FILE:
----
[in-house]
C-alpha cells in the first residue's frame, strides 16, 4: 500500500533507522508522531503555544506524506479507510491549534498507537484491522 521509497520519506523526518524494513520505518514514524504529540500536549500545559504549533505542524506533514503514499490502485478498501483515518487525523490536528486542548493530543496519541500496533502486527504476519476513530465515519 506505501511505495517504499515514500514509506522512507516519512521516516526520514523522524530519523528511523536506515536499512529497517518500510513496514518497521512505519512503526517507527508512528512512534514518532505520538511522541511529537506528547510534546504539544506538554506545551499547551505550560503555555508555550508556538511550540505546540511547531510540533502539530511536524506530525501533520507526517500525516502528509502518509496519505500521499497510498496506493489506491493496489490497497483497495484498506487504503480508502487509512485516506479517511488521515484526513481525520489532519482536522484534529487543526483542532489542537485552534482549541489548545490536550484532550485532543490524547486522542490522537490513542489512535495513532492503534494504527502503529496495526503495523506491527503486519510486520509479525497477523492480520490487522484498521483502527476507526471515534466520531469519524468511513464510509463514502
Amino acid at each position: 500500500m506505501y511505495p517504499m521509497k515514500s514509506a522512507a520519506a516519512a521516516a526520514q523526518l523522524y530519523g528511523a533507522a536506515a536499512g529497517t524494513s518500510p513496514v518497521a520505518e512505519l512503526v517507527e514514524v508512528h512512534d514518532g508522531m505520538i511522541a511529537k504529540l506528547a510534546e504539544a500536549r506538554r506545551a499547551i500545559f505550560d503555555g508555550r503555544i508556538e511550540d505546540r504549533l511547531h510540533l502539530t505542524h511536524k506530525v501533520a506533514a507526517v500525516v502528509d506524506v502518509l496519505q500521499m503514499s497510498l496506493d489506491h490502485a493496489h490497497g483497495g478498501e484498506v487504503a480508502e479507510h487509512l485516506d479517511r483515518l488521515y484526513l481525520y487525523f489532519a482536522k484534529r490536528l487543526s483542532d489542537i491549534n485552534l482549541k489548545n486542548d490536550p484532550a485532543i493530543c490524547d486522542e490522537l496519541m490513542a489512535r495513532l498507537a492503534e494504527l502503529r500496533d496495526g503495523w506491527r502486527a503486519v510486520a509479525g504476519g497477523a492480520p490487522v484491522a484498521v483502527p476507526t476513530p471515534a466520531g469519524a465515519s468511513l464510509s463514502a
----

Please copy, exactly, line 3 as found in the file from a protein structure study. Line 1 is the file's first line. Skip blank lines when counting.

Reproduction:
Amino acid at each position: 500500500m506505501y511505495p517504499m521509497k515514500s514509506a522512507a520519506a516519512a521516516a526520514q523526518l523522524y530519523g528511523a533507522a536506515a536499512g529497517t524494513s518500510p513496514v518497521a520505518e512505519l512503526v517507527e514514524v508512528h512512534d514518532g508522531m505520538i511522541a511529537k504529540l506528547a510534546e504539544a500536549r506538554r506545551a499547551i500545559f505550560d503555555g508555550r503555544i508556538e511550540d505546540r504549533l511547531h510540533l502539530t505542524h511536524k506530525v501533520a506533514a507526517v500525516v502528509d506524506v502518509l496519505q500521499m503514499s497510498l496506493d489506491h490502485a493496489h490497497g483497495g478498501e484498506v487504503a480508502e479507510h487509512l485516506d479517511r483515518l488521515y484526513l481525520y487525523f489532519a482536522k484534529r490536528l487543526s483542532d489542537i491549534n485552534l482549541k489548545n486542548d490536550p484532550a485532543i493530543c490524547d486522542e490522537l496519541m490513542a489512535r495513532l498507537a492503534e494504527l502503529r500496533d496495526g503495523w506491527r502486527a503486519v510486520a509479525g504476519g497477523a492480520p490487522v484491522a484498521v483502527p476507526t476513530p471515534a466520531g469519524a465515519s468511513l464510509s463514502a